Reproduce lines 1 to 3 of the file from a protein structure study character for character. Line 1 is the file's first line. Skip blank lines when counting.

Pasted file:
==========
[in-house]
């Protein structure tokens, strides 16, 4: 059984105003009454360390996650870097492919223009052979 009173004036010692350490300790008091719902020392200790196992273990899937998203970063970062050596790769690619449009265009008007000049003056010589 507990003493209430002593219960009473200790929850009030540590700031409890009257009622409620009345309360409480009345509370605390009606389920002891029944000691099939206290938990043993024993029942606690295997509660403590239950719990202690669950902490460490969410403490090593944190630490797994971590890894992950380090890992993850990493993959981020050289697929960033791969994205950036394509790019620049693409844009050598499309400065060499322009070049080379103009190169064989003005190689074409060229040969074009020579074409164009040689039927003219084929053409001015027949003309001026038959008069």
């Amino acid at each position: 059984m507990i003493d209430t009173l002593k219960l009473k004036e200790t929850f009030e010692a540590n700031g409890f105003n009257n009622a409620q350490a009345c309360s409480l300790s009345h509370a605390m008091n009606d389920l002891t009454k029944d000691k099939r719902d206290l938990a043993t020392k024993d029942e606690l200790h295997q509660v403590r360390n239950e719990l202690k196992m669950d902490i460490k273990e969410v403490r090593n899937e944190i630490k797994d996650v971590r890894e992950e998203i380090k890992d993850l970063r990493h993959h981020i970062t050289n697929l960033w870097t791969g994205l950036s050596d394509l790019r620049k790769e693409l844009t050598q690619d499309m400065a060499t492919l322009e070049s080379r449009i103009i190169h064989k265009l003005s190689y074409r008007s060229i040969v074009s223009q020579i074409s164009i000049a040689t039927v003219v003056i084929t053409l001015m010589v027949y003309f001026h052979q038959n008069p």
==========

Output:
[in-house]
């Protein structure tokens, strides 16, 4: 059984105003009454360390996650870097492919223009052979 009173004036010692350490300790008091719902020392200790196992273990899937998203970063970062050596790769690619449009265009008007000049003056010589 507990003493209430002593219960009473200790929850009030540590700031409890009257009622409620009345309360409480009345509370605390009606389920002891029944000691099939206290938990043993024993029942606690295997509660403590239950719990202690669950902490460490969410403490090593944190630490797994971590890894992950380090890992993850990493993959981020050289697929960033791969994205950036394509790019620049693409844009050598499309400065060499322009070049080379103009190169064989003005190689074409060229040969074009020579074409164009040689039927003219084929053409001015027949003309001026038959008069």
């Amino acid at each position: 059984m507990i003493d209430t009173l002593k219960l009473k004036e200790t929850f009030e010692a540590n700031g409890f105003n009257n009622a409620q350490a009345c309360s409480l300790s009345h509370a605390m008091n009606d389920l002891t009454k029944d000691k099939r719902d206290l938990a043993t020392k024993d029942e606690l200790h295997q509660v403590r360390n239950e719990l202690k196992m669950d902490i460490k273990e969410v403490r090593n899937e944190i630490k797994d996650v971590r890894e992950e998203i380090k890992d993850l970063r990493h993959h981020i970062t050289n697929l960033w870097t791969g994205l950036s050596d394509l790019r620049k790769e693409l844009t050598q690619d499309m400065a060499t492919l322009e070049s080379r449009i103009i190169h064989k265009l003005s190689y074409r008007s060229i040969v074009s223009q020579i074409s164009i000049a040689t039927v003219v003056i084929t053409l001015m010589v027949y003309f001026h052979q038959n008069p």